Felipe Castro holds a sign advertising a tax-preparation office for people who still need help completing their taxes before the IRS deadline on April 14, 2010, in Miami.

  • This summer everyone in Washington will be talking about taxes, while parents will get a tax credit.
  • Biden wants to raise taxes to pay for a huge infrastructure bill that may be ready in July.
  • Meanwhile, millions of American parents will start getting checks from Biden’s expanded tax credit.
  • See more stories on Insider’s business page.

You’ve probably heard that it’s hot vax summer. Vaccination rates have climbed, mask mandates are lifting, and Americans are slowly starting to venture into the first semblance of the After Times. In anticipation of the US fully reopening, cooped-up Americans are buying new going-out clothes and getting ready for the intimacy they put on pause. Even brands are getting thirsty.

But another thing will be heating up this summer: tax policy. President Joe Biden has already shepherded a law through Congress that will change the tax code (for a few years) to send monthly checks to American families, and he’s hard at work on another that would raise taxes on corporations and families earning more than $400,000 a year.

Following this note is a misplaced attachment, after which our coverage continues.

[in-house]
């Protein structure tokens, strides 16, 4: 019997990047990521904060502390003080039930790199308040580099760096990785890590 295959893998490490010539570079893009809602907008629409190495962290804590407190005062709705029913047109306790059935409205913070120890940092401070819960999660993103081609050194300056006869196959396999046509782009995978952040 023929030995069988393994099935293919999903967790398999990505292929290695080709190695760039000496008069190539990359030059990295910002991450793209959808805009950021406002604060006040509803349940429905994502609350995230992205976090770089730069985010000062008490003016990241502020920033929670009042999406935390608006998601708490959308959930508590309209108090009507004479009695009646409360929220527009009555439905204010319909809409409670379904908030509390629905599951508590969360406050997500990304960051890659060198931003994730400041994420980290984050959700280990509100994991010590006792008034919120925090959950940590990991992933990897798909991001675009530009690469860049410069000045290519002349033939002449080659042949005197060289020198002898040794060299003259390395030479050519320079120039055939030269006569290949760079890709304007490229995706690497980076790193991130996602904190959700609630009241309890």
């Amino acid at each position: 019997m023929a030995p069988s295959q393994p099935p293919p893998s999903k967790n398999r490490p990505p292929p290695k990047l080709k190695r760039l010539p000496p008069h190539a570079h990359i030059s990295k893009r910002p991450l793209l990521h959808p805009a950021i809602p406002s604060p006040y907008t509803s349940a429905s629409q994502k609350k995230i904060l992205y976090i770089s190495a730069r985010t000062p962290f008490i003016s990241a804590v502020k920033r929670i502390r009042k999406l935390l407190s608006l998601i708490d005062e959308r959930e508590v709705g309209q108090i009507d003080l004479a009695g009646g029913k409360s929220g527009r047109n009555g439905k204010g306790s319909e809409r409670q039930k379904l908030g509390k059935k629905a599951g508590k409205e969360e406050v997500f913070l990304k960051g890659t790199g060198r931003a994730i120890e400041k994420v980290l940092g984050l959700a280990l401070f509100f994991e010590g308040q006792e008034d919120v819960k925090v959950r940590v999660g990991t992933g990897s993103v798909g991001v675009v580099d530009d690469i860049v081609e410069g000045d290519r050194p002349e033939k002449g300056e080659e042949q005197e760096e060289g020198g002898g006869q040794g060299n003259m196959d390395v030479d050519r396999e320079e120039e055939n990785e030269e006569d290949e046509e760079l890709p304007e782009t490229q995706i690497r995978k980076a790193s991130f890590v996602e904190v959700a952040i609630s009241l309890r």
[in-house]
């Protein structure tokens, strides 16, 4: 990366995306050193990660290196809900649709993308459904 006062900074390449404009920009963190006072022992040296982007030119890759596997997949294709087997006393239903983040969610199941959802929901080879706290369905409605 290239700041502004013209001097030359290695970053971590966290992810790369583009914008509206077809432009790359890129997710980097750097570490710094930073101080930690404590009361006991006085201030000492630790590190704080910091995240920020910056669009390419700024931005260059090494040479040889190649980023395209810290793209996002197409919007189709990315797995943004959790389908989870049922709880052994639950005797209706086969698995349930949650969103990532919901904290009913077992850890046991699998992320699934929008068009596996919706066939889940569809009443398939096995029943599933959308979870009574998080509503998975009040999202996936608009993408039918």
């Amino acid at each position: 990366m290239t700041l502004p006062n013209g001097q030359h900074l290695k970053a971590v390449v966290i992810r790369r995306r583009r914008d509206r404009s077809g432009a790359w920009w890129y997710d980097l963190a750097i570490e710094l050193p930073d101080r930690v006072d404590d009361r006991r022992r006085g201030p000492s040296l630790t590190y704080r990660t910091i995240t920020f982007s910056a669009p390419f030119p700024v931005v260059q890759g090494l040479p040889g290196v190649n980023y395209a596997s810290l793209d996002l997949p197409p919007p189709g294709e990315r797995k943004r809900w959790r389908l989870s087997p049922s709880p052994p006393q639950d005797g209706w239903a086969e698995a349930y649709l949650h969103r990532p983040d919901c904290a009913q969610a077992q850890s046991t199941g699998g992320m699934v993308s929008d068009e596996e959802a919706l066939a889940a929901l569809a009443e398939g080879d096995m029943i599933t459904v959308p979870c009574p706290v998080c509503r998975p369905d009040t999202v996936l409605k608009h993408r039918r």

The tax-credit checks will start going out in July, just when Speaker Nancy Pelosi has vowed to deliver Biden his infrastructure bill in the House.

The stakes are scorchingly high, because despite the reopening economy, the pandemic exacerbated preexisting inequalities, while millions of Americans remain unemployed and April’s surprisingly dismal jobs report showed an uneven labor-force recovery.

Enter the hot tax summer.

Biden wants to raise taxes on the wealthy and corporations to offset massive infrastructure spending

Some of the country’s highest earners will see tax increases if Biden gets his way. He’s proposed increasing the income tax rate to 39.6% for Americans earning over $400,000, and raising the capital gains rate to the same level.

That increase – targeted only at Americans earning $1 million or more – would hit wealthy investors who get the bulk of their income from assets like stocks. The capital gains rate is generally lower than the rate that income is taxed at. As Insider’s Liz Knueven reported, the change would affect just about 0.4% of American taxpayers.